S&W revolvers can also be disassembled by the user with Kuhnhausen's manual on the S&W revolvers.
<HR></BLOCKQUOTE>
 

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Re: Colt O.P. \"E\" frame!?

Colt used two retention systems: Pre-1950's and post-50's.

BOTH systems are on the RIGHT side of the gun, opposite the side plate.

The old system looks like an odd "screw and pin" figure-8 like assembly.

The "pin" is actually a stud that holds the cylinder in place. The screw is a flanged device that interlocks with the stud.

When the screw is turned out it pulls the stud up with it, releasing the cylinder.

These can be a problem if the assembly is "glued" in place by old lube, OR if somebody damaged the thin skirt or flange on the screw.
As in all gun work, use a proper fitting screwdriver, and put some penetrating fluid on any assemblies that are resistant.

The second Colt type appears to be a large screw. This is actually a hollow cap.
Under the cap is a spring and hollow plunger.

The plunger actually retains the cylinder.
Simply unscrew and remove the cap, pull the spring and plunger out, and the cylinder is released.

ALL post-1950 Colt's use this system, including the Python/Official Police/357 etc, and the Trooper Mark III/King Cobra guns.

Again, ordinary disassembly, including removing side plates, is WELL covered in Jerry Kuhnhausen's book, "The Colt Double Action Revolvers: A Shop Manual, Vol One"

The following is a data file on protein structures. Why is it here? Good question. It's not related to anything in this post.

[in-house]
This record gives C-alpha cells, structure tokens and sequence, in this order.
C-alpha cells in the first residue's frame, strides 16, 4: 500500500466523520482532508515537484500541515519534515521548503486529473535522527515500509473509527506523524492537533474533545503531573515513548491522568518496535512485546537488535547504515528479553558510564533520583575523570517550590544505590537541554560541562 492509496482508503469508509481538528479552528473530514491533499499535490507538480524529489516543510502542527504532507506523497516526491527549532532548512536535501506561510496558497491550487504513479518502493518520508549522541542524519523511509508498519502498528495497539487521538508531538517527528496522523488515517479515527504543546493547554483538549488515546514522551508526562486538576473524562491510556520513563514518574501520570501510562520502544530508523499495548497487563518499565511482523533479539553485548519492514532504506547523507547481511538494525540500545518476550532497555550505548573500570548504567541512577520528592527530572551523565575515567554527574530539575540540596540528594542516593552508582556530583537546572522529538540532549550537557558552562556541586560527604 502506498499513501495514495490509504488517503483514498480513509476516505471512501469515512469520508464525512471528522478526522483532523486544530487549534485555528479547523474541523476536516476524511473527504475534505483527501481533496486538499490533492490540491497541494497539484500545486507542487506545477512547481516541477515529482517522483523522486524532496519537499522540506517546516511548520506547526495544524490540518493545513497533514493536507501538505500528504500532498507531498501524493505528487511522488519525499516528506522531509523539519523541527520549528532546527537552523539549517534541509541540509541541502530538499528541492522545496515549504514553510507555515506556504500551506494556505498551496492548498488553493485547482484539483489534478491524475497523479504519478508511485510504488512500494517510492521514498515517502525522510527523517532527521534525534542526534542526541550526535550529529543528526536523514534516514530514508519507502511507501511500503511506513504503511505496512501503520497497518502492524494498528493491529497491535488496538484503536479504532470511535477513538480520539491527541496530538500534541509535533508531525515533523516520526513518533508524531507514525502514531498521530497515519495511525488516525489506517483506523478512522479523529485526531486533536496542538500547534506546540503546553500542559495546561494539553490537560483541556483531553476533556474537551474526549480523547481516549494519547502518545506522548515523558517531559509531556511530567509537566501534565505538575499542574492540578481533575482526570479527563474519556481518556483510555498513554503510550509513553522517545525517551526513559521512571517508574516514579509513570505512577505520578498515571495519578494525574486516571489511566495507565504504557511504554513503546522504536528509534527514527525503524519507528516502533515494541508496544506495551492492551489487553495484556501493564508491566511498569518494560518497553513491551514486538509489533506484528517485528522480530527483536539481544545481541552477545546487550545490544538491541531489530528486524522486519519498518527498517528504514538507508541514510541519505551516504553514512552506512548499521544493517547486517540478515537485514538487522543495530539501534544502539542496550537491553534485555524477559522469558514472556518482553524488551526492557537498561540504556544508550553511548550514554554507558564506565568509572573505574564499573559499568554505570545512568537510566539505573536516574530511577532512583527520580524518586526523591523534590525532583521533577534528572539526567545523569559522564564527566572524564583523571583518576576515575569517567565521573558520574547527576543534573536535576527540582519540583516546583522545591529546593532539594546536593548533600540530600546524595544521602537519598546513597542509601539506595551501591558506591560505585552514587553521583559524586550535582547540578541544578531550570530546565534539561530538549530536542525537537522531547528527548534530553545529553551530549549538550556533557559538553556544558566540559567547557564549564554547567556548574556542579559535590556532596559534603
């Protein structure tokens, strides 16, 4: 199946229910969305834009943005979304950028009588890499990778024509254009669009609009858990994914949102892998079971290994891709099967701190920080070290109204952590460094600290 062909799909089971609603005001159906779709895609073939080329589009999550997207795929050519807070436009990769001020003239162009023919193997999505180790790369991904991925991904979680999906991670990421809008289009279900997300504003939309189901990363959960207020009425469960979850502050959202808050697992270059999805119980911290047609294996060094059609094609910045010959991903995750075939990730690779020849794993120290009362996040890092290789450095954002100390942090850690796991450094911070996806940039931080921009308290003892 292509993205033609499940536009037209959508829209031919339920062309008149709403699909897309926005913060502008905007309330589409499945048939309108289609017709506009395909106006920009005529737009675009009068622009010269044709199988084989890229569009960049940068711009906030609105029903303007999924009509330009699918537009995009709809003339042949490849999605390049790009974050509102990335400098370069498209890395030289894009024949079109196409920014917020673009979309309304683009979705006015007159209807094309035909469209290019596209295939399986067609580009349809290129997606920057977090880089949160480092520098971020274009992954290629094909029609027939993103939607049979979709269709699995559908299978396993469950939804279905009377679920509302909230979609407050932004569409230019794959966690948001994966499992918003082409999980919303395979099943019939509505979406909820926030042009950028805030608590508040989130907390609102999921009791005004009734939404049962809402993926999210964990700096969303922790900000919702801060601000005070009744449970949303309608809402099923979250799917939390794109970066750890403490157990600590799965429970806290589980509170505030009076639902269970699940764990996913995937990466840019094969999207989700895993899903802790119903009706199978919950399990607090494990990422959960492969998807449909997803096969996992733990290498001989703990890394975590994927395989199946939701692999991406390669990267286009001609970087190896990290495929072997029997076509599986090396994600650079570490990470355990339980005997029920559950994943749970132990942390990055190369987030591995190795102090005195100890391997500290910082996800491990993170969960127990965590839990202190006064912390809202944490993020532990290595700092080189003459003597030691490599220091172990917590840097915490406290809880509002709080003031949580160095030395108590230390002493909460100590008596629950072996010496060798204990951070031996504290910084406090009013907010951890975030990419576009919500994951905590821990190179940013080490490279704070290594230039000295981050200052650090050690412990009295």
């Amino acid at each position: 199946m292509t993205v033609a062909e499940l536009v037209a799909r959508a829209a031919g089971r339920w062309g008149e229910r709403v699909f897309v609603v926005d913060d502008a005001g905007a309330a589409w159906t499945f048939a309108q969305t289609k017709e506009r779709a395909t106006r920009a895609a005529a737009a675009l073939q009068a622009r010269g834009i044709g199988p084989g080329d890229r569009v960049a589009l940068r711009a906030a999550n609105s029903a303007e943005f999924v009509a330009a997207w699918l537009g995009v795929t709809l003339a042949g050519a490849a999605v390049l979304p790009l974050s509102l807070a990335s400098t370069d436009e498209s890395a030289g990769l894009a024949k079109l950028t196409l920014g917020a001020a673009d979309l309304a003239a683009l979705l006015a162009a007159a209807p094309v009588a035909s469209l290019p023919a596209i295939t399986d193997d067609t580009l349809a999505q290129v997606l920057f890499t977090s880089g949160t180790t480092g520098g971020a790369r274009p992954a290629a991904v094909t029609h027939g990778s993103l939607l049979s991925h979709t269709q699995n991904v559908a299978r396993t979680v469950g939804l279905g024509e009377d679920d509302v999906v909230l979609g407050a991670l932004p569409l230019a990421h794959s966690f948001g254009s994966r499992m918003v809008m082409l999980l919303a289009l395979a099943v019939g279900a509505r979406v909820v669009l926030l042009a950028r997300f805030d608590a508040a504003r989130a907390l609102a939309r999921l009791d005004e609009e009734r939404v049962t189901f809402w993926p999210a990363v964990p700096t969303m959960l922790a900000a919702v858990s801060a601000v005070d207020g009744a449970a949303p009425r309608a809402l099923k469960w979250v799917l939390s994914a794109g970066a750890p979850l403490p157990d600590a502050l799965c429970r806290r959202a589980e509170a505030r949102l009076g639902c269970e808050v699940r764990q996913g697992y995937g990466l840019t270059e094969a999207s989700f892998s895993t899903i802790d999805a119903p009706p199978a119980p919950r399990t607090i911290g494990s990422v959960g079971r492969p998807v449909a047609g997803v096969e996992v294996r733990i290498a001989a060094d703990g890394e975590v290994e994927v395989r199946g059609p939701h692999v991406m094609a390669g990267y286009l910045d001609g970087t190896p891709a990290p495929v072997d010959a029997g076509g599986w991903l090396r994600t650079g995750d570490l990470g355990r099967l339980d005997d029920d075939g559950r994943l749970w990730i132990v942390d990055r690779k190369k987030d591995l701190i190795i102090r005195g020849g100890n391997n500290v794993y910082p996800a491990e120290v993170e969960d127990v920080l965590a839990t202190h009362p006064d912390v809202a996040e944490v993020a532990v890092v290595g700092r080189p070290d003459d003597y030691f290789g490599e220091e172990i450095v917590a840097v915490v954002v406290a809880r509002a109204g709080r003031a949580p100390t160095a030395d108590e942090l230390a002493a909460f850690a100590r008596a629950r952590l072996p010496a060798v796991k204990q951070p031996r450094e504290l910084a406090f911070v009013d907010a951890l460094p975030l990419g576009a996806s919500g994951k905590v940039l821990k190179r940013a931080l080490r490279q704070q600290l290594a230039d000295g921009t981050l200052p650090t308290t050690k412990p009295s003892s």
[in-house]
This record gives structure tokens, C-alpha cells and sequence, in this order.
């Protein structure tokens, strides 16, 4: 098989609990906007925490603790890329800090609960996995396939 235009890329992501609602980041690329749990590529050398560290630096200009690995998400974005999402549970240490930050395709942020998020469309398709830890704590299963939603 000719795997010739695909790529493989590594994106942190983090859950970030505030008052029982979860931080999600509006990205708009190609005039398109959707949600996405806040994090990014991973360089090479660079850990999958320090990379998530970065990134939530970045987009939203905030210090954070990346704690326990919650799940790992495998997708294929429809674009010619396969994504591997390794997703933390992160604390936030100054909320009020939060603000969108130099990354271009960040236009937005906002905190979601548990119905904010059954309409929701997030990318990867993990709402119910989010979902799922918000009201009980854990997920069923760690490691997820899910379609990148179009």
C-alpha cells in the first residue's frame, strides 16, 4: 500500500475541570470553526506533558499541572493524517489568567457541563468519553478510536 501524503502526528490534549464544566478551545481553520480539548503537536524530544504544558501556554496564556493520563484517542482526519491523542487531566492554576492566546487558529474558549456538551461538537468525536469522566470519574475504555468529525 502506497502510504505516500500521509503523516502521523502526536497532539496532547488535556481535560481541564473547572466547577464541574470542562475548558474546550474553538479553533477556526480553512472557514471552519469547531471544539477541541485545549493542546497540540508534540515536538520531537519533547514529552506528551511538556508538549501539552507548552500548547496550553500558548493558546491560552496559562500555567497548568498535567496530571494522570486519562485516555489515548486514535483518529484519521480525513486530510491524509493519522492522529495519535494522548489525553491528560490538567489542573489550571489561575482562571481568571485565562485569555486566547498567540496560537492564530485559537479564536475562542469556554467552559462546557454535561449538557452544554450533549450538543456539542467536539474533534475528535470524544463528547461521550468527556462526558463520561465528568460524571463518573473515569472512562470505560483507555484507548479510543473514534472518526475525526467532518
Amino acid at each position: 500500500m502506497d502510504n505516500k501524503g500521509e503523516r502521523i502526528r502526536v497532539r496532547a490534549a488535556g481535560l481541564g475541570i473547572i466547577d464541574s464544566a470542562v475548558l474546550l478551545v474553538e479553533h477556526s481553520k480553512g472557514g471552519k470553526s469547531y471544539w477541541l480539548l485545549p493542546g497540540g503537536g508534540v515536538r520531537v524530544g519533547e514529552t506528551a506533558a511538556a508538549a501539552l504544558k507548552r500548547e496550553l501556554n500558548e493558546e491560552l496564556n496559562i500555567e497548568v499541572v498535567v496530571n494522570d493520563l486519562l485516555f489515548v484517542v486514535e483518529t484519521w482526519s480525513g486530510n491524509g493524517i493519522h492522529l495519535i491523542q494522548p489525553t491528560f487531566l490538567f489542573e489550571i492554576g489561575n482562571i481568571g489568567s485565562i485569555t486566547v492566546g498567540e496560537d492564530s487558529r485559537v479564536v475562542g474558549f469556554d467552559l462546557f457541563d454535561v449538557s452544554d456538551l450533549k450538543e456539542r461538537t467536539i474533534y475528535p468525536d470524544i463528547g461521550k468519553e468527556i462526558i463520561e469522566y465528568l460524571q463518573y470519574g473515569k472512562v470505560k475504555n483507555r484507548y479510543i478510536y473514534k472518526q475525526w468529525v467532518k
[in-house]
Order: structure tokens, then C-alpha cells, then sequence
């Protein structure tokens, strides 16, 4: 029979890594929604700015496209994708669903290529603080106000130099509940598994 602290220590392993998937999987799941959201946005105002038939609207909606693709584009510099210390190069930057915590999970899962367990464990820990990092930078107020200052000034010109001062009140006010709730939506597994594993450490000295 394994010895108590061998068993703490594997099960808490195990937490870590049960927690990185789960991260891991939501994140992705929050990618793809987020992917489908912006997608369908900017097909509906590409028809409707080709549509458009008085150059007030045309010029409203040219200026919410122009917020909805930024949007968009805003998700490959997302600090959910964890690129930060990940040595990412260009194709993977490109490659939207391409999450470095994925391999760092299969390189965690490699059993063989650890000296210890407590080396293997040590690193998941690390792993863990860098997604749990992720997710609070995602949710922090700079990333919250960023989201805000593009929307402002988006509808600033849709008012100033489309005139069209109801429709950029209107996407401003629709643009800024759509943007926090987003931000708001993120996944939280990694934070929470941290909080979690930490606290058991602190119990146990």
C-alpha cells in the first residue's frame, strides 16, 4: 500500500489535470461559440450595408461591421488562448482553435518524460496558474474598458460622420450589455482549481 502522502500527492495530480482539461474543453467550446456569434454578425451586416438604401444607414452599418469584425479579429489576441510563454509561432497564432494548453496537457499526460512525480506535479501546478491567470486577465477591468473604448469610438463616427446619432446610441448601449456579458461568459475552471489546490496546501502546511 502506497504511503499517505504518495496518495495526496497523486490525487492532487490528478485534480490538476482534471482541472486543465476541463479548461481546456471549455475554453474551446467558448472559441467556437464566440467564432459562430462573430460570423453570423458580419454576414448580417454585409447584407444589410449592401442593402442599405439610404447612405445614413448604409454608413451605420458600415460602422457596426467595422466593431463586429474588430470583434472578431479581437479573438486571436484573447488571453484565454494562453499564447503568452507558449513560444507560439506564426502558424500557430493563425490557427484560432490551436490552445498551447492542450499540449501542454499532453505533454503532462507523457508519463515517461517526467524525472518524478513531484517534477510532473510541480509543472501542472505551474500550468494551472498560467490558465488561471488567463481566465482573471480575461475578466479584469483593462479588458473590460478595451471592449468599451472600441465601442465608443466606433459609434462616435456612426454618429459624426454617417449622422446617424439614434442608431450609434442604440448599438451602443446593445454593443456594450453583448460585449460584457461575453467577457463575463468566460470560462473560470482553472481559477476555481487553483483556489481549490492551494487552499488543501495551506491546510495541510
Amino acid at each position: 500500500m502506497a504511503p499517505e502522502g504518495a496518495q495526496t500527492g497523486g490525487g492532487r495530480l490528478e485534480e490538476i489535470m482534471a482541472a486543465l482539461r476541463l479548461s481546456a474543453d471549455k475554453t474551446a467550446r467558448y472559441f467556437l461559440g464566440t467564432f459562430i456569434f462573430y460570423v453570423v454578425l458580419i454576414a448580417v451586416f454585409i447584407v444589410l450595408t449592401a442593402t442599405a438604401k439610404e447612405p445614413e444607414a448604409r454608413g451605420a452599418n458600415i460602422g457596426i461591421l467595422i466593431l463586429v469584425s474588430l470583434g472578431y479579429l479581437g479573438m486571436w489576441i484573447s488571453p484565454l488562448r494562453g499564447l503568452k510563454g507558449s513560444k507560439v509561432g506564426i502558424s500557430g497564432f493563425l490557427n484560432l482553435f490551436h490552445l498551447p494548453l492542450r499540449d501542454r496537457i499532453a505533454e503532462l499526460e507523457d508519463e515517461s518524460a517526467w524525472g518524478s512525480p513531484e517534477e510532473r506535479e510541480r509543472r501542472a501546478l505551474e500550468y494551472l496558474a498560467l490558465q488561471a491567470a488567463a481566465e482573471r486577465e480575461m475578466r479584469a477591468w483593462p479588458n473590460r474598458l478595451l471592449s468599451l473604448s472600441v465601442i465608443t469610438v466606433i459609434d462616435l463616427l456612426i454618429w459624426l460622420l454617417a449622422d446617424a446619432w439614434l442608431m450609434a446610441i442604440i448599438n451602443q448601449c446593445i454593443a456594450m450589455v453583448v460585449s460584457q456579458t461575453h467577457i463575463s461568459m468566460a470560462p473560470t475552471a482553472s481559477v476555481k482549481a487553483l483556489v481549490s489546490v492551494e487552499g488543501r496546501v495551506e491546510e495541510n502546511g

Vol Two covers the later Trooper Mark III/King Cobra.

Ordinary complete disassembly is very possible to most people with fair hand skills, by following the books.
Attempting to re-fit or replace Colt DA parts, however is best left to a pistolsmith.

S&W also used two systems.

The first, is nothing but a fitted side plate screw. The front side plate screw is hand fitted at the factory to retain the cylinder. For this reason, ALWAYS keep these older system's front screw carefully separated from the other screws. The lower rear side plate screw is EXACTLY the same type screw, but since the front screw is adjusted at the factory, the screws shouldn't be switched.

The second S&W system is a variation on the Colt second type.
These are recognized by the front screw being a larger headed screw than any other side plate screw.
This screw also is a spring-loaded plunger system like Colt's, but the plunger assembly is both smaller than Colt's, AND permanently assembled together at the factory.
So, don't try to remove the plunger and spring from the cap screw.

S&W revolvers can also be disassembled by the user with Kuhnhausen's manual on the S&W revolvers.